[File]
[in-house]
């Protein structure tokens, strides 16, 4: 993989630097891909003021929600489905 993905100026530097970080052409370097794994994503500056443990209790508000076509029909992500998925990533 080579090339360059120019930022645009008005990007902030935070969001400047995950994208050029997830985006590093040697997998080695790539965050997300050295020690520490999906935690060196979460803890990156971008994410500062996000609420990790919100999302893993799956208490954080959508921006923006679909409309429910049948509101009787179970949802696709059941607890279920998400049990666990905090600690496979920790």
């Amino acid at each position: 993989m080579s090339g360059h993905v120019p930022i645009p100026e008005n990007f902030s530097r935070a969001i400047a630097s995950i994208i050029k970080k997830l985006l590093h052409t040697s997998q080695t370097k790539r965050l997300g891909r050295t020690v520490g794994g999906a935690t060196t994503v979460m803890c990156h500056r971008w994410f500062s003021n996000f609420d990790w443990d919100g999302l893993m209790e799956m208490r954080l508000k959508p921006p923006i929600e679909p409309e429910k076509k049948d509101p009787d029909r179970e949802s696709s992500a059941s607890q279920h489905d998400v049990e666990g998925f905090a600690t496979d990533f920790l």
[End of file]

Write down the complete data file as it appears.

[in-house]
């Protein structure tokens, strides 16, 4: 993989630097891909003021929600489905 993905100026530097970080052409370097794994994503500056443990209790508000076509029909992500998925990533 080579090339360059120019930022645009008005990007902030935070969001400047995950994208050029997830985006590093040697997998080695790539965050997300050295020690520490999906935690060196979460803890990156971008994410500062996000609420990790919100999302893993799956208490954080959508921006923006679909409309429910049948509101009787179970949802696709059941607890279920998400049990666990905090600690496979920790």
């Amino acid at each position: 993989m080579s090339g360059h993905v120019p930022i645009p100026e008005n990007f902030s530097r935070a969001i400047a630097s995950i994208i050029k970080k997830l985006l590093h052409t040697s997998q080695t370097k790539r965050l997300g891909r050295t020690v520490g794994g999906a935690t060196t994503v979460m803890c990156h500056r971008w994410f500062s003021n996000f609420d990790w443990d919100g999302l893993m209790e799956m208490r954080l508000k959508p921006p923006i929600e679909p409309e429910k076509k049948d509101p009787d029909r179970e949802s696709s992500a059941s607890q279920h489905d998400v049990e666990g998925f905090a600690t496979d990533f920790l």